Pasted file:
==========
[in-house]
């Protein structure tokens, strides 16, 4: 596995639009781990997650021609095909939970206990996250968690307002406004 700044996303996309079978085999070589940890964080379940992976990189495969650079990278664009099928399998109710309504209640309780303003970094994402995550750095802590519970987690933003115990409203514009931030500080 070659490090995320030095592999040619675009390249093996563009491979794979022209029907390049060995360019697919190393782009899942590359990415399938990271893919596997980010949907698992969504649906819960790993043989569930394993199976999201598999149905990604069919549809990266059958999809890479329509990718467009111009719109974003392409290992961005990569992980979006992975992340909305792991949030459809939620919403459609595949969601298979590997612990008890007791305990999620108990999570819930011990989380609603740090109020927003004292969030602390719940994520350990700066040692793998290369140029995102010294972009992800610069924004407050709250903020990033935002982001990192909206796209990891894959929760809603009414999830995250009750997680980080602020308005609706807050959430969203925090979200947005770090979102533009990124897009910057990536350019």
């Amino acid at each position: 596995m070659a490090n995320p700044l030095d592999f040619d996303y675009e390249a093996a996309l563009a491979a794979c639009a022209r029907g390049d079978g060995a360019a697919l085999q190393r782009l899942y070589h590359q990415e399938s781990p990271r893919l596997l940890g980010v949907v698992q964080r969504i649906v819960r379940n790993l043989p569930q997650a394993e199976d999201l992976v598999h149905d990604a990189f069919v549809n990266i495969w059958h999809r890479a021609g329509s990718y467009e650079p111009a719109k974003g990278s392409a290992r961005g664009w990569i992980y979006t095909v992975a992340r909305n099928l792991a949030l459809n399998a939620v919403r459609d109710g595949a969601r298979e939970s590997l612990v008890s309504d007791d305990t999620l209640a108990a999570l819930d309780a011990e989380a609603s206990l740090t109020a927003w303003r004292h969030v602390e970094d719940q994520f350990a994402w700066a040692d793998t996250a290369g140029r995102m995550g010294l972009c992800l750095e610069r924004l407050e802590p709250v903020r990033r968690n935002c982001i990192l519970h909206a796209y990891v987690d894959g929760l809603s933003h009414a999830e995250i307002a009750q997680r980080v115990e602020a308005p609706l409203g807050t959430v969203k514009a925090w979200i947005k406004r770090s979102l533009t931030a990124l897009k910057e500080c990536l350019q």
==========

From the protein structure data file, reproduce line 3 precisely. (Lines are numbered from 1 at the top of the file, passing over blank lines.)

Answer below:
């Amino acid at each position: 596995m070659a490090n995320p700044l030095d592999f040619d996303y675009e390249a093996a996309l563009a491979a794979c639009a022209r029907g390049d079978g060995a360019a697919l085999q190393r782009l899942y070589h590359q990415e399938s781990p990271r893919l596997l940890g980010v949907v698992q964080r969504i649906v819960r379940n790993l043989p569930q997650a394993e199976d999201l992976v598999h149905d990604a990189f069919v549809n990266i495969w059958h999809r890479a021609g329509s990718y467009e650079p111009a719109k974003g990278s392409a290992r961005g664009w990569i992980y979006t095909v992975a992340r909305n099928l792991a949030l459809n399998a939620v919403r459609d109710g595949a969601r298979e939970s590997l612990v008890s309504d007791d305990t999620l209640a108990a999570l819930d309780a011990e989380a609603s206990l740090t109020a927003w303003r004292h969030v602390e970094d719940q994520f350990a994402w700066a040692d793998t996250a290369g140029r995102m995550g010294l972009c992800l750095e610069r924004l407050e802590p709250v903020r990033r968690n935002c982001i990192l519970h909206a796209y990891v987690d894959g929760l809603s933003h009414a999830e995250i307002a009750q997680r980080v115990e602020a308005p609706l409203g807050t959430v969203k514009a925090w979200i947005k406004r770090s979102l533009t931030a990124l897009k910057e500080c990536l350019q």